If we all appreciated the economic service scalpers perform, the market for scalping would dry up rapidly. If there were no wrath, no envy, and no complaints about high prices—complaints really against all of our competitors who are also trying to buy tickets to the Great Event—then performers and box office managers would get into the market and begin to “sell directly to the public.” They would bear more of the burdens of middlemen. (Of course, they might announce that “We can sell you tickets at low, low prices because we have eliminated the middleman.”) We would get professionals who ought to be the best forecasters of consumer tastes in entertainment to enter the forecasting market. We would see a better fit between the price originally charged and the final size of the audience. There would be less waste. There would be far shorter lines. And there might even be more advertising, thereby allowing those of us who are always the last to hear about anything, to find out in time to get on board. But if the scalpers are going to make all the profits, why should the performers or box office managers advertise? Conclusion: with less envy, there would be better information available to the general public. Of course, such information is not free. We would all pay for it in the purchase price of the ticket. But isn’t that better than avoiding the advertising costs by not hearing about the opportunity in time? We will pay the scalper anyway. Or miss the event.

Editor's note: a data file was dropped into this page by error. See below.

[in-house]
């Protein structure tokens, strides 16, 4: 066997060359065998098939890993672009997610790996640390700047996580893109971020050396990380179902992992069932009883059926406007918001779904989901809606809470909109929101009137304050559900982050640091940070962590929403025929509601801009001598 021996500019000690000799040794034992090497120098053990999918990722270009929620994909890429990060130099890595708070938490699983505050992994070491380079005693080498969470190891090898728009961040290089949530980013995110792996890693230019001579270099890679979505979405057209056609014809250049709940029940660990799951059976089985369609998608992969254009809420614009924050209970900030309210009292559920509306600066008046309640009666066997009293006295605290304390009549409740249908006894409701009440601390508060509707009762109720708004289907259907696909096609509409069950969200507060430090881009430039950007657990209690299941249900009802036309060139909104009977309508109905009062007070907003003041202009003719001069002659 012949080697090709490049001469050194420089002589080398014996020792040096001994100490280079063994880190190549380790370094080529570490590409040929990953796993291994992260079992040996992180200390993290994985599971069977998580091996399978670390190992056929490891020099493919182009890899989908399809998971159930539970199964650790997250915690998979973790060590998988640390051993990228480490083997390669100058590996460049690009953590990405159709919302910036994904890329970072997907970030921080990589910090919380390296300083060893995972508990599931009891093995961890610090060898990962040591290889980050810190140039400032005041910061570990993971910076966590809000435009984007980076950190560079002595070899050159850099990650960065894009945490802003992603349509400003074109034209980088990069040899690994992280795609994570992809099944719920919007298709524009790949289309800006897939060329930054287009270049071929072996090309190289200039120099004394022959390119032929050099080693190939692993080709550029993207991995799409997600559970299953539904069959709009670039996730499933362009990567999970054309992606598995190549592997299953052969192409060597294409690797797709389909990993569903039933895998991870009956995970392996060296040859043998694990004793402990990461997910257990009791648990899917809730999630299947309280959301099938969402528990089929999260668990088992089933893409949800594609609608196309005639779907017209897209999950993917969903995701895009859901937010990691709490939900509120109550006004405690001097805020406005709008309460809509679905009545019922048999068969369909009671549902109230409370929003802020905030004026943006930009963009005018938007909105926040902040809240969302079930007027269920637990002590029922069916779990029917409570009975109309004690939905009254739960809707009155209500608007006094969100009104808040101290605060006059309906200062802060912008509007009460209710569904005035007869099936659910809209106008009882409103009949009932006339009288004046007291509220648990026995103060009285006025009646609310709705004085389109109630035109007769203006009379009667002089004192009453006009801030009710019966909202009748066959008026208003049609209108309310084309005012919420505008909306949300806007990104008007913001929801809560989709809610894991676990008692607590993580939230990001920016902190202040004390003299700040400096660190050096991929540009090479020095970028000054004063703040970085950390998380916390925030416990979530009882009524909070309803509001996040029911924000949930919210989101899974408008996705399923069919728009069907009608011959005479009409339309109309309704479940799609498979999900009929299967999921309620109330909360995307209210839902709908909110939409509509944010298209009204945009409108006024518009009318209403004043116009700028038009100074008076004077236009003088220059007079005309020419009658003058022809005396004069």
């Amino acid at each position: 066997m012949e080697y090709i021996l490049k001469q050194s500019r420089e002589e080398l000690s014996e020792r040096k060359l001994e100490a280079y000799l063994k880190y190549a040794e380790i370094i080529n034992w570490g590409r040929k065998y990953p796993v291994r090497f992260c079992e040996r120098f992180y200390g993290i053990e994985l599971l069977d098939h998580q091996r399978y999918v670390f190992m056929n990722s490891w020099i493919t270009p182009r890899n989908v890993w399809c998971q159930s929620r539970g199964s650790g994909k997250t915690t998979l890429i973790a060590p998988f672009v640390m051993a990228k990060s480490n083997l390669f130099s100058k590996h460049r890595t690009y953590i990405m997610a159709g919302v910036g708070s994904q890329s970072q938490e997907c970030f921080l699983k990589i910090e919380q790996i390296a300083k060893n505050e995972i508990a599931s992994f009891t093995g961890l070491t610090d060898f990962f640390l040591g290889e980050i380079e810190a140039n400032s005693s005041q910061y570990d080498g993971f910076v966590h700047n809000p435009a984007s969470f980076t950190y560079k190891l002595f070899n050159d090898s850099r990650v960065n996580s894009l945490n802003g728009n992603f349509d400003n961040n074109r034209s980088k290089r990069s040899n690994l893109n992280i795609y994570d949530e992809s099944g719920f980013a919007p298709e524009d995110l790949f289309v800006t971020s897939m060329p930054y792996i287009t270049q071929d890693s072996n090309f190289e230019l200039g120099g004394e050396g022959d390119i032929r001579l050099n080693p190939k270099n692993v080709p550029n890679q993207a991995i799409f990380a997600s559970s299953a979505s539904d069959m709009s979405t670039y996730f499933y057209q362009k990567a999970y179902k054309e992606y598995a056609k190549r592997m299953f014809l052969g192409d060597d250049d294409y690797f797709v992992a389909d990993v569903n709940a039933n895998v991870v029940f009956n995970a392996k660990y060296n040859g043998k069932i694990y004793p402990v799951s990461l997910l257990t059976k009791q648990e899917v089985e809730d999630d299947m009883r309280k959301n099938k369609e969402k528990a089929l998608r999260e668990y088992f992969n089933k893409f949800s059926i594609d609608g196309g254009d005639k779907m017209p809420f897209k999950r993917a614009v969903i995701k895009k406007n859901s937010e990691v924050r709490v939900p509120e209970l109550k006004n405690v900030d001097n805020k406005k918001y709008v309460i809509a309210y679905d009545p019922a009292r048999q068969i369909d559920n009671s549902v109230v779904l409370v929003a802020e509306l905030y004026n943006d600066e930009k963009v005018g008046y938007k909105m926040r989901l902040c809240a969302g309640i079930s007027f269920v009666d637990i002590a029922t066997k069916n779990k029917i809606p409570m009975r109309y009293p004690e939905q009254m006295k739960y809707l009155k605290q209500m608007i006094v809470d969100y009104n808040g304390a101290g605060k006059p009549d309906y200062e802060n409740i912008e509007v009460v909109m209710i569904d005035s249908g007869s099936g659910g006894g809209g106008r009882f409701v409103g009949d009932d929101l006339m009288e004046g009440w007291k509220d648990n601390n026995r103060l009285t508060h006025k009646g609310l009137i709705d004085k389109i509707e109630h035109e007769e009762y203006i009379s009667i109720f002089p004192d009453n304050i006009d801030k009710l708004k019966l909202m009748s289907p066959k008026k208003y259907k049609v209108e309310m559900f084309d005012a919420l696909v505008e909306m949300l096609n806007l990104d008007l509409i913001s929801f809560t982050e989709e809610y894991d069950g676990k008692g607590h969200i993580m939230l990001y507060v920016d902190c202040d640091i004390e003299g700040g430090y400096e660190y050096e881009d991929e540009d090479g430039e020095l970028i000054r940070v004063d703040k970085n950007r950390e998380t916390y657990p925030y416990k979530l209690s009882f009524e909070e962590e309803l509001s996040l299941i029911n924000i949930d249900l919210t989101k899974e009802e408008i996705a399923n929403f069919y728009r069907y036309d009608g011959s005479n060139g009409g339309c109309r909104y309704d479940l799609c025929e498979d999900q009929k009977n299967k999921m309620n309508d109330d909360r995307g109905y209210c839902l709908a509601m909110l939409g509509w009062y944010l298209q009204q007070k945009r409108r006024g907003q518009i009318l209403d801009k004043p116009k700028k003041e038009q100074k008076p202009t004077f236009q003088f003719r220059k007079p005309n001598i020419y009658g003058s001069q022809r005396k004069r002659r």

Men resent the fact that they are willing to pay “outrageous” prices for sports events and entertainment, meaning live entertainment, one-night-only entertainment. They resent the fact that people get some profits as secondary middlemen who cater to their “base” desires. The very rich—performers, Forum owners, and Sol Hurok—are entitled to their profits, but not people sufficiently like ourselves to bring out our envy, yet sufficiently unlike us to stand in line all night, or go out immediately to buy some extra tickets. Such people are our sworn enemies, so we wind up paying more for our base desires than we otherwise might have paid, had the Forum or Ticketron been uninhibited by fear of the public’s envy to charge “all the market will bear” right from the beginning.